Turning Point in Africa British Colonial Policy 1938–48
The Turning Point in Africa (1982) is a significant study of British colonial policy towards tropical Africa during a critical decade, from the complacent trusteeship of the inter-war years to the strategy of decolonization inaugurated after the Second World War. Charting a course through a wide variety of official sources and private papers, the work assesses the importance for colonial policy of the Colonial Office, the Colonial Service, the Labour Party, African nationalists, and of ideological and moral preconceptions. The revolution in African policy is investigated with a wide and yet detailed approach. Special attention is devoted to the effects of the Second World War on Britain and its empire and to the importance of American anti-imperialist pressure on the British Government. The importance of three men – the adviser Lord Hailey, politician Arthur Creech Jones and civil servant Andrew Cohen – receives attention and an assessment is made of their contribution to a policy which, from 1948 onwards, led to a rapid decolonization in large parts of Africa. The significance of this policy is analysed in detail. The British aimed at ‘nation-building’: indirect rule was to be replaced by the forms of English-style local government while rapid constitutional progress at the centre was to be conceded, in accordance with a preconceived model, once powerful nationalist movements had arisen. However, as the book shows, progress at the centre was introduced prematurely and outstripped reform in local government so that progress was not the balanced development the British had wished to see. Decolonization had been given an irreversible momentum by British planning.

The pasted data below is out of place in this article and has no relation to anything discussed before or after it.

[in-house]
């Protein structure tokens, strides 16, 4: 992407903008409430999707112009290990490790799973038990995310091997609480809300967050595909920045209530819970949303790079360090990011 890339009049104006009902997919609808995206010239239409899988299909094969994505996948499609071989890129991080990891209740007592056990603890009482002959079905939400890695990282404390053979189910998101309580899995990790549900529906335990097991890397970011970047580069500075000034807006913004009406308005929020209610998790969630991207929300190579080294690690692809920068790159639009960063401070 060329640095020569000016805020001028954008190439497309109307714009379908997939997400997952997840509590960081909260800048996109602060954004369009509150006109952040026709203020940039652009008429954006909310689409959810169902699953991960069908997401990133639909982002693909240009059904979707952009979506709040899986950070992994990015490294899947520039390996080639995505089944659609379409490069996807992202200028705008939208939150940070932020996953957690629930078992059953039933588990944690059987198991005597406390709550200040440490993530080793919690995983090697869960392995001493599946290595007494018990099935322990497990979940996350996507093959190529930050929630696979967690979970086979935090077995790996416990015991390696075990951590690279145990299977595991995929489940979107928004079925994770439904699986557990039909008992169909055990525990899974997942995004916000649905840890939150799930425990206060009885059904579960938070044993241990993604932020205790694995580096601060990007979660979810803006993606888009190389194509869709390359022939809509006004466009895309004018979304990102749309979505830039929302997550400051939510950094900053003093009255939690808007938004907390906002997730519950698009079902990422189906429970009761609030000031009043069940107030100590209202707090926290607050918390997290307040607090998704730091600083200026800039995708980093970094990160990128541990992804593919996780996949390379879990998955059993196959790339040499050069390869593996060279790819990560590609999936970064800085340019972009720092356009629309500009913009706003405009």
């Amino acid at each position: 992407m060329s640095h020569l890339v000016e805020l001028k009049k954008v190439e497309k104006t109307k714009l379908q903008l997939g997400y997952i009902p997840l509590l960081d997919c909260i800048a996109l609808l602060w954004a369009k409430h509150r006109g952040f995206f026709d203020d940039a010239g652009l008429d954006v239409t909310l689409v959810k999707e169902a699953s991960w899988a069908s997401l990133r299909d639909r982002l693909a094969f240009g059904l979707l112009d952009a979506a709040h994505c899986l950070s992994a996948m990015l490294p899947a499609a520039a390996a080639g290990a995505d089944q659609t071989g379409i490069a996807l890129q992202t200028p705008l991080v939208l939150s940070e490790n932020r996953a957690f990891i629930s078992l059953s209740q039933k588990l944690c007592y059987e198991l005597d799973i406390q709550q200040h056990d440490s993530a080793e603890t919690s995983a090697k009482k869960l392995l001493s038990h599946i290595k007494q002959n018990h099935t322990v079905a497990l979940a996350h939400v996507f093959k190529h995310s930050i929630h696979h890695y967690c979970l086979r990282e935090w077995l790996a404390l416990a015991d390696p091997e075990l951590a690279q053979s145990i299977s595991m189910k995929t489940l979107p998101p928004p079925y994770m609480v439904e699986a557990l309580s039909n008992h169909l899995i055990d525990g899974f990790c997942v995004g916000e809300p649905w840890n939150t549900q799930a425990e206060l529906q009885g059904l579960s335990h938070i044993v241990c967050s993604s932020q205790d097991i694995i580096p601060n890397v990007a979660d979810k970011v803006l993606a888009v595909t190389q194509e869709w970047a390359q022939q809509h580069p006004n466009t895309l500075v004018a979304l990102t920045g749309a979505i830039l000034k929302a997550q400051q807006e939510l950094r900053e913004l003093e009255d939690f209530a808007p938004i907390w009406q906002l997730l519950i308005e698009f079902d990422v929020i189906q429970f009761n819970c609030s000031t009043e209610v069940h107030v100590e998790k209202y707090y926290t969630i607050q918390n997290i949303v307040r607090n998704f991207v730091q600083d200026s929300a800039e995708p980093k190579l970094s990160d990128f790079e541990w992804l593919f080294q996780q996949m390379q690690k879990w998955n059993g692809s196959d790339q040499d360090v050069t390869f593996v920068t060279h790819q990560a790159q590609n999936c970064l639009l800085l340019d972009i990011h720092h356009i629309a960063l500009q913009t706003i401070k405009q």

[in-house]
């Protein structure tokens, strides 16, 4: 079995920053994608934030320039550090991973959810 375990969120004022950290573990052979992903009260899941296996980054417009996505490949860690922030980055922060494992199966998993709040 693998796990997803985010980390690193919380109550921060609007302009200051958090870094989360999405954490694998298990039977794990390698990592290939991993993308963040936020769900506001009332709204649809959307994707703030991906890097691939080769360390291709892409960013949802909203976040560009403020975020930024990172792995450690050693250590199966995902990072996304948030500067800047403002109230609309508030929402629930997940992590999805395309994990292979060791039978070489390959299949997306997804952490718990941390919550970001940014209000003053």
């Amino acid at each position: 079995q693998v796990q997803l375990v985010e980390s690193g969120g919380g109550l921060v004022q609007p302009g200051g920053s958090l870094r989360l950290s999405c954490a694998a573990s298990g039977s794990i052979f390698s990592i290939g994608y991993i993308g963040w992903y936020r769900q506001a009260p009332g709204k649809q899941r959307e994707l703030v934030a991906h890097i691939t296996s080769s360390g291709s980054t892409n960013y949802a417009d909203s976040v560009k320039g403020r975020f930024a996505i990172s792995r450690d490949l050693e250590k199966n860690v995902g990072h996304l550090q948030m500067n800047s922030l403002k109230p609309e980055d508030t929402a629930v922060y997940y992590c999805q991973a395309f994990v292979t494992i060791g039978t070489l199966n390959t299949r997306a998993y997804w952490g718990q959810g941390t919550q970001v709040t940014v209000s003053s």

1. Introduction: Complacent Trusteeship of the Inter-War Years 2. The Re-definition of Imperial Principles in International and National Politics 3. Lord Hailey and Colonial Office Thought on African Policy 4. African Governors and the Making of Policy in Africa 5. Creech Jones and the Labour Government’s Imperial Attitudes and Impact 6. The Making of African Policy in the Colonial Office, 1945–48: The End of Indirect Rule and the Planning of Local Government 7. Planning the Transfer of Power 8. Reform at the Centre Overtakes Reform in Local Government 9. Conclusion